Release Date // October 22nd, 2020
Platforms // Nintendo Switch, PS4, Xbox One, PC
Publisher // Devolver Digital – Developer // Kitty Calis, Terri Vellmann, Jan Willem Nijman, DOSEONE
Reviewed On // Nintendo Switch
MSRP // $14.99
Disc Room is equal parts bullet hell, escape room, and sci-fi adventure. In this top-down “dodge-em-up” you play as a scientist out to traverse an unidentified mysterious vessel. In the year 2089, you set upon an abandoned space station in the outer orbit of Jupiter. Your mission is to discover what secrets are hidden beyond the endless wave of rooms. From room to room, you will solve puzzles while dodging a barrage of lethal discs. The game begins with a short opening crawl, letting you know your location, your motivation, and not much else. This is followed by a short comic strip illustrating the player and the environments.
As you progress through Disc Room, you will learn a little bit more about your adventure. Yet a lot of the story is left up to the imagination in a way that works. Right away you start in an empty room, the perfect beginning for setting the tone. As you progress through the game, each room becomes more and more complex. The game puts players through a series of unique challenges where they must dodge, dip, duck, and dive to avoid waves of blade discs. In addition to avoiding the titular discs, each room has a twist. In one, you play in utter darkness, and in another, you have to die by four different types of blades. These challenges are unique to each room, and challenge you in some surprising ways.
A Way Out Is Through
Abilities unlock at different points in the game giving each room even more unique playability. As you progress, you will gain six abilities, like, dashing through discs or slowing down time. Some of these rooms may seem like insurmountable barriers. For instance, I never lasted more than 10 seconds in the pitch-black room, and the room with two slow-spinning discs is still a mystery. Nonetheless, I was able to accrue success by completing other rooms. I was then able to revisit rooms I could not previously solve after learning and developing a stronger rhythm with the game. Although there are still these two rooms that befuddle me, and that is okay.
Each room is its own little square with sets of doors on all sides. The doors unlock as different goals are met within that room. It gives the game an almost a Metroidvania-like element. Although you will be using a menu map to select unlocked rooms, I definitely would have enjoyed the game more if the size and shape of each room were different. The inclusion of hallways to move from room to room would also have been appreciated rather than a menu map.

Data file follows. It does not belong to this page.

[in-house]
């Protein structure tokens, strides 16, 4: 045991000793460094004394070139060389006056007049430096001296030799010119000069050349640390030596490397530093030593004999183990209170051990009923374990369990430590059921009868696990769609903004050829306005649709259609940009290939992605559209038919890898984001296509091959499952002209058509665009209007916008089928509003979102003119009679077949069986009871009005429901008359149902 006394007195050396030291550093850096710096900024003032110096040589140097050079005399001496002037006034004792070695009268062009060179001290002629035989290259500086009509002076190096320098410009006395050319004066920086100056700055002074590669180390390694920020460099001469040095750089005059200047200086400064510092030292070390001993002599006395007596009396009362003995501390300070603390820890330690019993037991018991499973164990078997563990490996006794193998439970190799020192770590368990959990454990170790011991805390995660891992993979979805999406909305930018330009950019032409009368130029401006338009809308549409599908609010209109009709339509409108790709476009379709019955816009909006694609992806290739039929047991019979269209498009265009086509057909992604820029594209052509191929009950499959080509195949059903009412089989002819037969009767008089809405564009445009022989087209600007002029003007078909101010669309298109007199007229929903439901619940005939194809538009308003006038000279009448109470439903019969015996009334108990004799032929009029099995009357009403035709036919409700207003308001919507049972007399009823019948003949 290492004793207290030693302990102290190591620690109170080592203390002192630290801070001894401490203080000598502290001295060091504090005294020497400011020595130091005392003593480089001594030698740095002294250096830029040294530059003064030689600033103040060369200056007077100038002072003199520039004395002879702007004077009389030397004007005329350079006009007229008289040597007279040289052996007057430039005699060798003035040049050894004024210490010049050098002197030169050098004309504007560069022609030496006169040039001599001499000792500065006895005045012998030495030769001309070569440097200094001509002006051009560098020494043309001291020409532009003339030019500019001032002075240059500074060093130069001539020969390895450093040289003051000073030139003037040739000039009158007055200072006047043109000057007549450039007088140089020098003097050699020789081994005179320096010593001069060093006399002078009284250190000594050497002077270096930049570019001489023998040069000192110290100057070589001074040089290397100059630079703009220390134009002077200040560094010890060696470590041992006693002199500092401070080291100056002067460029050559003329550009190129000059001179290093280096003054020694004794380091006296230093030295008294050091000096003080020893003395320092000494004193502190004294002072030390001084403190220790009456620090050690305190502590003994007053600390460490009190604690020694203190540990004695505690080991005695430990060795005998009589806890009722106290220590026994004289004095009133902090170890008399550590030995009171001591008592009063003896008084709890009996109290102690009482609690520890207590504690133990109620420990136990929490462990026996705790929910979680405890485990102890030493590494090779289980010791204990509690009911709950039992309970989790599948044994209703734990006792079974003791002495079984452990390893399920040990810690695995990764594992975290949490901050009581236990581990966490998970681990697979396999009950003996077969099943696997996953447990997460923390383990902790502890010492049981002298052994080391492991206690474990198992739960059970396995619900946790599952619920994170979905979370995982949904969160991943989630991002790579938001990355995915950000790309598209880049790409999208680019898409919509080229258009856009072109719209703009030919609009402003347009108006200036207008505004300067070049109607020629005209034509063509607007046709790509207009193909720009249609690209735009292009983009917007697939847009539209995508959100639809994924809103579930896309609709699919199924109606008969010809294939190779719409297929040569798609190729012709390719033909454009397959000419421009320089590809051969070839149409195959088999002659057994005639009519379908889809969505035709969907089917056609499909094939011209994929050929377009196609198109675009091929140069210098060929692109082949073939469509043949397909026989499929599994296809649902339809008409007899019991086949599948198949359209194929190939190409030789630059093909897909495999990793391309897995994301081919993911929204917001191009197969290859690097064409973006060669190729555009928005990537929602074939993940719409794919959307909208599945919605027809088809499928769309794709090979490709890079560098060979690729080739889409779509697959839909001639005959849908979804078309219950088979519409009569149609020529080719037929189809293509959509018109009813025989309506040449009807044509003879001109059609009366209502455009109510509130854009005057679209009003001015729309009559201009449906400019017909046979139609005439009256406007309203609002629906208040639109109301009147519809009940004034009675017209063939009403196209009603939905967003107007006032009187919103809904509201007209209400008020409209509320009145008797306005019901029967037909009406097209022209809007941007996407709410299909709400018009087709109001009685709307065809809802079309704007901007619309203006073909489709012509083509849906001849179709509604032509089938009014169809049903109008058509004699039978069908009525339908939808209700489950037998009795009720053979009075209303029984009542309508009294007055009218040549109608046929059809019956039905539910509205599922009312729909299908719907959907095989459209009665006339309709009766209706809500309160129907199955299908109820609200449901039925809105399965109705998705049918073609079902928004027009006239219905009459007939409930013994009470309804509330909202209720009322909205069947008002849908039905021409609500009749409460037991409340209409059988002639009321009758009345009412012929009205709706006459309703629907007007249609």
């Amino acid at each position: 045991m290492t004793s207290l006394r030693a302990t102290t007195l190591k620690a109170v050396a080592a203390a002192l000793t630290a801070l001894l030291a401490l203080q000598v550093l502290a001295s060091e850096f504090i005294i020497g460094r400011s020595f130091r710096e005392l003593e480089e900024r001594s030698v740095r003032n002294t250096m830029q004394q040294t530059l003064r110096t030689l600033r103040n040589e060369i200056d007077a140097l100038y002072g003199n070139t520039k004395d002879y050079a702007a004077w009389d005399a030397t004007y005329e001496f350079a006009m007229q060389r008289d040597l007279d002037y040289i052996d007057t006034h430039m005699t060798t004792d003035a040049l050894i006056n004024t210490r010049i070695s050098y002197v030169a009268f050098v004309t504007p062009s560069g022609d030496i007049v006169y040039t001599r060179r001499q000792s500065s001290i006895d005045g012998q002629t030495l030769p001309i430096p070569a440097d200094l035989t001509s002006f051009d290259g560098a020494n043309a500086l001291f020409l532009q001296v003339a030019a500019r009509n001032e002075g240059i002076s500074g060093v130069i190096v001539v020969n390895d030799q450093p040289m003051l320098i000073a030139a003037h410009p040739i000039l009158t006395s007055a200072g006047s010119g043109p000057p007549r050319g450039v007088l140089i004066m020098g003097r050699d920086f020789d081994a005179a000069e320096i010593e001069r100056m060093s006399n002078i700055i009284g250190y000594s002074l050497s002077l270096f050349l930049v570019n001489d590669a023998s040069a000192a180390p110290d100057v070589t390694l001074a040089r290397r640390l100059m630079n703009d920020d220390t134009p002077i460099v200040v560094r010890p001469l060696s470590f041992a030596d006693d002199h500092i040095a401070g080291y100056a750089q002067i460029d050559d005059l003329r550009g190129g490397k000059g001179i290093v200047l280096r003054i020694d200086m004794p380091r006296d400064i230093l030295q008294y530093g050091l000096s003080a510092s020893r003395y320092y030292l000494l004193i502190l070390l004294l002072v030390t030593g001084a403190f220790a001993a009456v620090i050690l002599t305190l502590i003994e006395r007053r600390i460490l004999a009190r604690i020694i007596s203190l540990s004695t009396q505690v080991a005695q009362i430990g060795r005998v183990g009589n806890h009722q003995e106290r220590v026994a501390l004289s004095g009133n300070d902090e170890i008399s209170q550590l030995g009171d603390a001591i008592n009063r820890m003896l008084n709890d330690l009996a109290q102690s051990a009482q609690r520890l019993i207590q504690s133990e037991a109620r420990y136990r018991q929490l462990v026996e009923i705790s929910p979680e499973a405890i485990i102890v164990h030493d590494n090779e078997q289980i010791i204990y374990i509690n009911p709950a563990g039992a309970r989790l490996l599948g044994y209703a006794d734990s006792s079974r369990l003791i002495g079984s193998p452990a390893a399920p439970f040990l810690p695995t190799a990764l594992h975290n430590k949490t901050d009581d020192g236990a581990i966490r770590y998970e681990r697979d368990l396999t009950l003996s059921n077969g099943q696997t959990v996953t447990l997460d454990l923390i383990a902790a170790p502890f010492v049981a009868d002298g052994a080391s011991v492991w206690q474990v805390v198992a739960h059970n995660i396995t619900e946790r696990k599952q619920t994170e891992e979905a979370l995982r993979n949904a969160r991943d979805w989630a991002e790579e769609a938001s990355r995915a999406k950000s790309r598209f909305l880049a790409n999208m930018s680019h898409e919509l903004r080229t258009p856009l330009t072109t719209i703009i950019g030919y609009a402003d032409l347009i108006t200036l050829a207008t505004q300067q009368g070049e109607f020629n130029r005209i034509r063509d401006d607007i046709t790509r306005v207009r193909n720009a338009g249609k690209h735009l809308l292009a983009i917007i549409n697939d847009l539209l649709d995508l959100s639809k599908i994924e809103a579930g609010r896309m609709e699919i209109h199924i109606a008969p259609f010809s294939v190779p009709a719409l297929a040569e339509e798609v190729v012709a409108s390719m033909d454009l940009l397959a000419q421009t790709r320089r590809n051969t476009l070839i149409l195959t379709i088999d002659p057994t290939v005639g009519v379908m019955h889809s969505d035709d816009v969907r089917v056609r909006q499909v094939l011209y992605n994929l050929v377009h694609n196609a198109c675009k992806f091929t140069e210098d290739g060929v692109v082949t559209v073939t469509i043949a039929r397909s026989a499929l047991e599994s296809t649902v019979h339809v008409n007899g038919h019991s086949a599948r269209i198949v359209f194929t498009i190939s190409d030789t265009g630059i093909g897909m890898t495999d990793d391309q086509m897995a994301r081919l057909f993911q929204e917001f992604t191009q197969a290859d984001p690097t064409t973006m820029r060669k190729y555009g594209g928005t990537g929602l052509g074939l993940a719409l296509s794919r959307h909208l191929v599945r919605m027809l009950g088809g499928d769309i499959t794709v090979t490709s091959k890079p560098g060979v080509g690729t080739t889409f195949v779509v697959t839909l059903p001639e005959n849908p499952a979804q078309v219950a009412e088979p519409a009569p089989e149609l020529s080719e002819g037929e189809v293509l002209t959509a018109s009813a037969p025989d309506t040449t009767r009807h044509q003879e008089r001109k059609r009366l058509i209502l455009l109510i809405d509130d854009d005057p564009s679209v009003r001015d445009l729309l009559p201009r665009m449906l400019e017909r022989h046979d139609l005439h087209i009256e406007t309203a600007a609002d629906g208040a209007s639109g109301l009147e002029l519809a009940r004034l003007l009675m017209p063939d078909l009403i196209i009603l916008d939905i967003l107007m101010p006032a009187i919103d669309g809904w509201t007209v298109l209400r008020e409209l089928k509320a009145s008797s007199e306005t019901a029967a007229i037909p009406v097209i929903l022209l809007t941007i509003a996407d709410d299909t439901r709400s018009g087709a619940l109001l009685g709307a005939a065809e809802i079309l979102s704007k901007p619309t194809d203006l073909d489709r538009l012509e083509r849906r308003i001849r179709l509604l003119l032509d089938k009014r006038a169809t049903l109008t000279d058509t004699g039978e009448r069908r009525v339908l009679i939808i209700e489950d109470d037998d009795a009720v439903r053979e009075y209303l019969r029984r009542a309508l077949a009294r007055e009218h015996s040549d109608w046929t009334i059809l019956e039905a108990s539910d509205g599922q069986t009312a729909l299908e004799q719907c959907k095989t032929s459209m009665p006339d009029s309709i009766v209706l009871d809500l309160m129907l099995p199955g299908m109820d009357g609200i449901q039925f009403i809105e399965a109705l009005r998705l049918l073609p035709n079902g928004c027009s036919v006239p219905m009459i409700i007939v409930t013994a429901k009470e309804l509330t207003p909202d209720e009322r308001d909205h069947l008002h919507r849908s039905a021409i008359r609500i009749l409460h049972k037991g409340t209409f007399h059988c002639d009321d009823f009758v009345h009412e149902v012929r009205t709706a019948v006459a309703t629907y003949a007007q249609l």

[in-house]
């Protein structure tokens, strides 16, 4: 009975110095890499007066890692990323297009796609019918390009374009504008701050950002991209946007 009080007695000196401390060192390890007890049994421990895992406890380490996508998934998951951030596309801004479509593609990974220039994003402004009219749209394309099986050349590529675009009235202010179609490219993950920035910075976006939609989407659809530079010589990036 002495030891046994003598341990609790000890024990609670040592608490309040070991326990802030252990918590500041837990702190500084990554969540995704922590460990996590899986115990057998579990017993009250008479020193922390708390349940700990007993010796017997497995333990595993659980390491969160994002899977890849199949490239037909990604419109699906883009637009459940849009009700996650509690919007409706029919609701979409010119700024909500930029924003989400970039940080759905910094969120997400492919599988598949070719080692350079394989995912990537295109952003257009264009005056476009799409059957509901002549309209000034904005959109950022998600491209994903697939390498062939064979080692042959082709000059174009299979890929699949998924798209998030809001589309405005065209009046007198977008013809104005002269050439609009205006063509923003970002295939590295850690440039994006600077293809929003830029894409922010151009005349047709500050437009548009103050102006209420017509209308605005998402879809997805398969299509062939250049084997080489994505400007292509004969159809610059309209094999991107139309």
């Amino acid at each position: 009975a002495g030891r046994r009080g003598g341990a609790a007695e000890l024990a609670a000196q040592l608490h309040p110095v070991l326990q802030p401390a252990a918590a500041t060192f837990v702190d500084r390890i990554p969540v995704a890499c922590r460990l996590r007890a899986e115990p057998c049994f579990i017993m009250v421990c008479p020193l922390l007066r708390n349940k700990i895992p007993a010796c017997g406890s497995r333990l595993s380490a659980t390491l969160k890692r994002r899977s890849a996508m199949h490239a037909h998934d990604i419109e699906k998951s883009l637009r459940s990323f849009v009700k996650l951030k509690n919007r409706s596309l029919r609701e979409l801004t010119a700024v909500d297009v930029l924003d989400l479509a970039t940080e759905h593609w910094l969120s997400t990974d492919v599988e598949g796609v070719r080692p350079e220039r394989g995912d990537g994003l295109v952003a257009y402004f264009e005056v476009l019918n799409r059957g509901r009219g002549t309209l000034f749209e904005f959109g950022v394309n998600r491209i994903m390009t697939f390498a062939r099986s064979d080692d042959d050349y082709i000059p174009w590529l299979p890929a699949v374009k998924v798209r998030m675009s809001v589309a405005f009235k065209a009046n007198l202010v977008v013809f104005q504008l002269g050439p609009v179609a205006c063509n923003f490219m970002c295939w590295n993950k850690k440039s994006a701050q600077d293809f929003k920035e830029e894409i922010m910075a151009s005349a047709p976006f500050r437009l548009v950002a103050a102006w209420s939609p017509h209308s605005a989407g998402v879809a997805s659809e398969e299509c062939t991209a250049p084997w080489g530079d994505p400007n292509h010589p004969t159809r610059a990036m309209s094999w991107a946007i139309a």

There is an incredibly fast rhythm to each room in Disc Room. You will be placed in nearly impossible situations where countless discs are beamed at you all of which are coming in varying sizes, appearances, and speeds. It is never a matter of if you will die, it is always a matter of when. Dying in each room becomes a part of the end goal. That being said, Disc Room isn’t Rouge-like. The only thing you bring back with you to the next playthrough is the harsh lesson of failure. Although you will learn the rhythm of each room on your way to mastering the game.
While playing Disc Room, I became enamored with the music. As a huge Nine Inch Nails fan, I enjoyed the industrial sound the team went for here. It is a very fun way to handle the sound direction of a game about saws and blades in space. There are some upbeat techno tracks, with lots of synth sounds that capture the mood of Disc Room. The beats fit so well with a game that makes rhythm and timing very important. The sound design really adds to the enjoyment of the game.
You can play through the campaign of Disc Room in about six to seven hours. The game adds a new game plus mode which gives you two scientists to manage at the same time all while cranking up the difficulty even more. Disc Room adds more replayability by giving you a way to compete in high scores against friends. Rooms will display a ranking indicating how long your friends lasted. The six to seven-hour campaign length is decent for something with this level of replayability plus the $14.99 price tag doesn’t hurt either. The content that is there in Disc Room, is something that can come out of your bag and be enjoyed on the Switch over a few minutes as easily as sitting at your PC for a few hours.
The Final Cut
Disc Room has its sharp edges. I find the story to be fun, imaginative, and clever. With that said, how the story is presented over a few short comic strips with no lines of spoken dialog or names is going to be divisive. Also, I think Disc Room’s difficulty is going to turn some people off. You really have to be patient, die a lot, and adapt. Players should not be bothered by giving up and moving to a different room before coming back. This could be a game you might want to stay away from if you smash controllers. However; there are three difficulty sliders that slow down the pace of the game, decrease the complexity of the goals, as well as the hazards.
What Disc Room does accomplish is a fun bite-sized adventure that can be consumed minute by minute or over hours. In conjunction, the game’s music will keep you playing along with its pounding rhythms. There is a lot of genuine old fashioned arcade-style fun to be had across the rooms, except for maybe one or two. The unique and interesting ideas found in Disc Room make it one of the better indie games to come out this year. Disc Room releases on Switch, Steam, GOG, and the Epic Game Store on October 22nd.
*Review code for the game was provided by the publisher*